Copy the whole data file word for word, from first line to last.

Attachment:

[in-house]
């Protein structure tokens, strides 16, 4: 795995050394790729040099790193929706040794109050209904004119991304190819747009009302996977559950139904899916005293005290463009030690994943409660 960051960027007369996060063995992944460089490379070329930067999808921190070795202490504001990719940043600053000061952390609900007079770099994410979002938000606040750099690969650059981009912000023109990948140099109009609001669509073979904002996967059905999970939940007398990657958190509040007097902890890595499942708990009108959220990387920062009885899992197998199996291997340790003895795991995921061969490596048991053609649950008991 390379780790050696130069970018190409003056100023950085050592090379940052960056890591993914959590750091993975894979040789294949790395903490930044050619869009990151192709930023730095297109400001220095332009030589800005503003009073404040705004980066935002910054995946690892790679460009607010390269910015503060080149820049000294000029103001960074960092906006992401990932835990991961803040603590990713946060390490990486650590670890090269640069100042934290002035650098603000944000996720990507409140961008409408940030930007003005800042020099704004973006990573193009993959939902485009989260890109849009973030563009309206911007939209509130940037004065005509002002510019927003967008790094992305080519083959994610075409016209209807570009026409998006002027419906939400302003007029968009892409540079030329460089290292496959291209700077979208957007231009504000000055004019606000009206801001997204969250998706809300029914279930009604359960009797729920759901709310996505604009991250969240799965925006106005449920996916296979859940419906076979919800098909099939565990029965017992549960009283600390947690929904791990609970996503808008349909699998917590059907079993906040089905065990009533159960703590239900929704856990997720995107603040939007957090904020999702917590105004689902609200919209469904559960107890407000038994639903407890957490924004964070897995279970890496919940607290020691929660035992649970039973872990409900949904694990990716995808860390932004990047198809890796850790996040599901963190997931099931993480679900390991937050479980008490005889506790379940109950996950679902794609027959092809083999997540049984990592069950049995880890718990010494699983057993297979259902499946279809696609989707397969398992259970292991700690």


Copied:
[in-house]
């Protein structure tokens, strides 16, 4: 795995050394790729040099790193929706040794109050209904004119991304190819747009009302996977559950139904899916005293005290463009030690994943409660 960051960027007369996060063995992944460089490379070329930067999808921190070795202490504001990719940043600053000061952390609900007079770099994410979002938000606040750099690969650059981009912000023109990948140099109009609001669509073979904002996967059905999970939940007398990657958190509040007097902890890595499942708990009108959220990387920062009885899992197998199996291997340790003895795991995921061969490596048991053609649950008991 390379780790050696130069970018190409003056100023950085050592090379940052960056890591993914959590750091993975894979040789294949790395903490930044050619869009990151192709930023730095297109400001220095332009030589800005503003009073404040705004980066935002910054995946690892790679460009607010390269910015503060080149820049000294000029103001960074960092906006992401990932835990991961803040603590990713946060390490990486650590670890090269640069100042934290002035650098603000944000996720990507409140961008409408940030930007003005800042020099704004973006990573193009993959939902485009989260890109849009973030563009309206911007939209509130940037004065005509002002510019927003967008790094992305080519083959994610075409016209209807570009026409998006002027419906939400302003007029968009892409540079030329460089290292496959291209700077979208957007231009504000000055004019606000009206801001997204969250998706809300029914279930009604359960009797729920759901709310996505604009991250969240799965925006106005449920996916296979859940419906076979919800098909099939565990029965017992549960009283600390947690929904791990609970996503808008349909699998917590059907079993906040089905065990009533159960703590239900929704856990997720995107603040939007957090904020999702917590105004689902609200919209469904559960107890407000038994639903407890957490924004964070897995279970890496919940607290020691929660035992649970039973872990409900949904694990990716995808860390932004990047198809890796850790996040599901963190997931099931993480679900390991937050479980008490005889506790379940109950996950679902794609027959092809083999997540049984990592069950049995880890718990010494699983057993297979259902499946279809696609989707397969398992259970292991700690």